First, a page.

Authors: Will Harlan
Tags: #Biography & Autobiography, #Nonfiction, #Retail, #Top 2014
The Wildest Woman in America
Fight for Cumberland Island
Copyright © 2014 by Will Harlan
Jacket design by Royce M. Becker
Jacket photograph courtesy of the author
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Published simultaneously in Canada
Printed in the United States of America
an imprint of Grove/Atlantic, Inc.
154 West 14th Street
New York, NY 10011
Distributed by Publishers Group West
Illustration by Wade Mickley
bareback through the ocean
Carol shot the wild hog roaming the dunes and gutted it on the beach. She cooked the meat over a campfire as the first pinpricks of starlight pierced the sky. She had not slept in two days, and her eyelids grew heavy as the food settled in.
She felt safe on the wide-open, windswept beach. Anything was better than being holed up in her cabin waiting for a bullet. The thrum of the tides calmed her jangled nerves.
Then she spotted a wet-backed glint of moonlight moving through the curling breakers. A giant sea turtle heaved her ancient body out of the water and onto the dark island beach. She crawled into the dunes, dug a nest with her flippers, and began dropping Ping-Pong-ball-sized eggs into the hole. Gooey tears dripped from the turtle’s eyes.
Carol crept closer. She waited until the turtle had finished burying her eggs. Then she grabbed the turtle by the rim of her shell, hoisted the edge of her three-hundred-pound body skyward, and flipped her onto her back. The turtle hissed.
“I know, darlin’. This won’t take long.”
Carol stapled identification tags into the turtle’s flippers and measured her shell: 219 centimeters, one of the largest ever recorded on Cumberland Island. The turtle’s liquid brown eyes followed Carol.
“Don’t fret, mama. I’ll keep an eye on your nest.”
The giant sea turtle crawled back into the ocean. As Carol watched, a lonely trickle of wind grazed her cheek. The beach was dark and deserted, and so was she. Feverishly, Carol stripped off her clothes and waded out to the turtle, still awash in the surf.
She straddled the turtle’s massive shell and held on to the front edge, riding bareback into the wild waters. The sea turtle—slow and heavy on land—was swift and buoyant in the ocean. Carol felt lighter, too. Her fears lifted. The dread that had shadowed her for months washed away as the turtle carried her farther from shore.
Then the turtle began to dive. Carol gulped one last lungful of air and pressed herself against the turtle’s shell as they went underwater together.
She and the turtle skimmed the ocean floor. It was quiet, the water was inky, and Carol’s lungs burned, but she held on and went deeper still. Down here, she felt raw and real. She tightened her grip on the turtle’s shell and held on as long as she could.
Ahead, the ocean floor dropped off sharply. The turtle plunged into the abyss, and Carol finally let go. She clawed frantically toward the moonlit surface and finally popped out into the night air, gasping and wheezing. She floated on her back, chest heaving, the summer stars whirling overhead.
“Hooo-weee!” she howled. She drifted naked in the ocean, tossed by the waves, her oxygen-starved lungs still on fire.
Then she noticed a different burning—gory gashes along her legs that had ripped open when she slid off the turtle’s barnacled back. A cloud of bloody water engulfed her bare body. She could not see the shore.
Electric fear shot through her veins like lightning. She was swimming through one of the largest shark nurseries in the eastern Atlantic. Sand tigers, hammerheads, and spinner sharks bred and fed in the fecund waters. Carol swam hard and steady, trying not to flail or thrash. A trail of blood followed in her wake. Salt stung her open wounds. With each stroke, one thought rattled around her skull: “I’m bait!”
Carol lifted her head to scan the waves for fins but saw only scattered moonlight across the rolling ocean. The tide carried her closer to shore. Finally, her fingers brushed the sandy bottom. She stumbled out of the surf and collapsed onto the beach, her body shaking, her adrenaline-buzzed brain soaring with wild delight.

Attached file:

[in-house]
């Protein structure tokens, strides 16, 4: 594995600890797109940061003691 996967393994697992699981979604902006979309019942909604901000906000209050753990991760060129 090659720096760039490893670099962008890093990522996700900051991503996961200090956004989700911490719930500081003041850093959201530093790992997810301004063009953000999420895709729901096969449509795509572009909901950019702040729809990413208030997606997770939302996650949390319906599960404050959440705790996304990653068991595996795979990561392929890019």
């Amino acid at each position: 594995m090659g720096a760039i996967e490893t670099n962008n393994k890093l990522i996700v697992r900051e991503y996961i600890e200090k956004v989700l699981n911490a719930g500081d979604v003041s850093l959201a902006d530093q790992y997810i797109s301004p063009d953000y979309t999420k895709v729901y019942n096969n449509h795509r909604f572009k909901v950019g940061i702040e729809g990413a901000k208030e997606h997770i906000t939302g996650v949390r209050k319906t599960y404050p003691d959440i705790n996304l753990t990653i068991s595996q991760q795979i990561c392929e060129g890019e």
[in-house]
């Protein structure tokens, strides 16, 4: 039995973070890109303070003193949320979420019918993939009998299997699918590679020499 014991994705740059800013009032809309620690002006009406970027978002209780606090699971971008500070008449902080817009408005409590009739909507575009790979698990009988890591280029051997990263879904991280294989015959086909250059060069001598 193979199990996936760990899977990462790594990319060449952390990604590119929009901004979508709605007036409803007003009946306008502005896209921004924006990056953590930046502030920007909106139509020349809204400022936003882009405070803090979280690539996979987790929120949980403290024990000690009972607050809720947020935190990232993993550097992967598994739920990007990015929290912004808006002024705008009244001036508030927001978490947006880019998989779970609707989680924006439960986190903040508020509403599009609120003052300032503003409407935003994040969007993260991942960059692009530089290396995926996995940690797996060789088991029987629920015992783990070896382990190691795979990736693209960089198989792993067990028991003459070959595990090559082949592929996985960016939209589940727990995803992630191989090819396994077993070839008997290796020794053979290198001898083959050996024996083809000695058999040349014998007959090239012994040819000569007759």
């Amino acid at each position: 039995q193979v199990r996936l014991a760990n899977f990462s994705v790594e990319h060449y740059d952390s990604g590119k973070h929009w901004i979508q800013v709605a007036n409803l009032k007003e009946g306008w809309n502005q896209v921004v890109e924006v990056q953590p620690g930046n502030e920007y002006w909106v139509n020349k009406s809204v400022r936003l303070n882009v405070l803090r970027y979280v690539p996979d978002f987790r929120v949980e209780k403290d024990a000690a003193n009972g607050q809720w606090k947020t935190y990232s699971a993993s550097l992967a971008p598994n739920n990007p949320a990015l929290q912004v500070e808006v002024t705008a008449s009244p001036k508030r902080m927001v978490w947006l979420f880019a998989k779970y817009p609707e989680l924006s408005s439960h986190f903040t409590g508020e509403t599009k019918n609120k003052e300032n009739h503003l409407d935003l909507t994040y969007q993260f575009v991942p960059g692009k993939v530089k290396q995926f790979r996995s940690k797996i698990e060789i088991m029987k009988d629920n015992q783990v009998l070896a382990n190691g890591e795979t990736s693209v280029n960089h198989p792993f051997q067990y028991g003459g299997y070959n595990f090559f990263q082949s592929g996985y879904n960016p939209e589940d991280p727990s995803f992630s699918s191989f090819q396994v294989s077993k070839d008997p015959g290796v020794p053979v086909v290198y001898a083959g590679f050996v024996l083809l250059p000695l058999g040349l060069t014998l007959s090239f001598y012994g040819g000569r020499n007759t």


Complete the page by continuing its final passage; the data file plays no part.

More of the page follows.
Carol pressed her bandana against the bloodiest of her gashes. The night breeze dried her. About a half mile out, she saw the giant turtle surface for air and then disappear into the deep.
She stepped back into her jeans, buttoned her flannel shirt, and shouldered her pack. Her hair was still wet, so she stopped to wring out the ocean from her braids. That’s when she looked down at the sand: another pair of boot prints followed hers. Carol felt eyes watching her from the forest.
Carol Ruckdeschel is the wildest woman in America. She eats roadkill, wrestles alligators, and dissects dead sea turtles that wash ashore. She lives on a wilderness island in a ramshackle cabin that she built herself, and she eats mostly what she hunts, gathers, and grows. She is a hard-drinking, gun-toting, modern-day Thoreau who is even more outspoken in protecting her Waldenesque island.
A self-taught scientist with only a high school diploma, she knows more about sea turtles than most PhD biologists. She is the Jane Goodall of sea turtles and a voice for wilderness, especially on Cumberland Island, a national park along the Georgia coast that Carol calls home. Cumberland is one of the most biologically diverse islands in the world—the United Nations named it a global biosphere reserve because it shelters so much rare and endangered wildlife. Alligators slide through primordial swamps, while bald eagles soar overhead, and horses roam free. Dense flocks of wood storks nest in old-growth live oaks strewn with beards of Spanish moss. Its bone-colored beaches are pristine and unspoiled, and its dunes are still covered with sea oats instead of beachfront hotels. Hundreds of sea turtles nest on the eighteen-mile-long barrier island each summer, as they have for millennia.
Turtles aren’t the only creatures that dig Cumberland. Even before John F. Kennedy Jr. and Carolyn Bessette married there in 1996, Cumberland Island has attracted its share of lovers. It was a coveted Gilded Age playground for the Carnegie and Rockefeller families. In 1972, it became one of the country’s most beloved national parks. Today, artists set up easels atop its towering dunes, backpackers trek through the island’s mystical maritime forests, and kayakers paddle through a labyrinth of creeks fingering through its emerald marshes. It’s one of the last and largest wilderness islands in the country.
It’s also one of the most controversial. Cumberland Island, originally named
—“place of fire,” has ignited human passions for centuries. Native Americans slaughtered the island’s first Christian missionaries and were soon decimated by conquistadors. Later, the marshes ran red with blood as European commanders feuded over the island.